Q

Mutating tables and AUTOCOMMIT

First, what is a mutating table? Second, let's say I execute a PL/SQL block having multiple INSERT, UPDATE or DELETE

statements, with the Set AutoCommit ON command. If the script aborts, will all the changes be committed or none at all?

First, a mutating table is a table that is in the process of being modified by an UDPATE, DELETE or INSERT statement. A table may also be considered to be mutating if it needs to be updated due to a DELETE CASCADE referential integrity constraint. The reason you may get a mutating table error (i.e. ORA-04091) is that if you fire a trigger which attempts to look at or modify the same table, the trigger is effectively prevented from seeing a consistent view of the data.

For example, let's say that you attempt to give every employee who makes $10/hour a 10% salary increase as follows:

 UPDATE employee SET salary = salary * 1.10 WHERE salary = 10 ;

This would mean that the changed salary for all these employees would be $11. Your UPDATE statement caused an AFTER ROW trigger to be fired that contained the following statement: SELECT salary FROM employee WHERE . . .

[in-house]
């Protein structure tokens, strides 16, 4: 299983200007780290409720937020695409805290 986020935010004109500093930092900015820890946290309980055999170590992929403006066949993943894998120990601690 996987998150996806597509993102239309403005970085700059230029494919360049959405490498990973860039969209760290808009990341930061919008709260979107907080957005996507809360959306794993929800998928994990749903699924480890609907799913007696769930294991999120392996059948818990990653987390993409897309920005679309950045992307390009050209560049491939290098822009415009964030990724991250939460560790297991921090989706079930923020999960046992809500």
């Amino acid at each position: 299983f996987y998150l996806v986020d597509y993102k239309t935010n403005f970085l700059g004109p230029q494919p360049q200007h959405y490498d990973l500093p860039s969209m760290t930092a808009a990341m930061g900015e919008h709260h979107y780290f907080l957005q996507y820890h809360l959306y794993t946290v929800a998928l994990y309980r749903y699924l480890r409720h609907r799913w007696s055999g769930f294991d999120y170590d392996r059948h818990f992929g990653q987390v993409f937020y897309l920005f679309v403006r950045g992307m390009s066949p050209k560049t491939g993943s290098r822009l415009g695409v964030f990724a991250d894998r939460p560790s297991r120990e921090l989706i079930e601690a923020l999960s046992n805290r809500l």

You would get the mutating table error because the trigger tried to query the original employee table but the original table was in the process of change. Which version of the table should Oracle retrieve when the SELECT is issued? That's the problem! Oracle simply will not allow this statement to occur, because it doesn't have any way of knowing how to provide the correct set of data (i.e. a consistent view of the data). Oracle would generate the ORA-04091 error and rollback both the trigger body and the triggering statement (i.e. the UPDATE).

Bottom-line: you cannot touch the table you are updating, deleting from or inserting into in any trigger or user-defined function code that it may execute.

In response to your second question: SET AUTOCOMMIT ON treats a PL/SQL block as a single transaction. In other words, no matter how many INSERT, UPDATE and DELETE statements that are executed in the PL/SQL block, the commit will happen only at the end of the complete block. Therefore, if the script aborts in the middle of the block, then nothing will be committed. But as long as the block completes successfully, all statements executed within the block will be committed.


This was first published in July 2001

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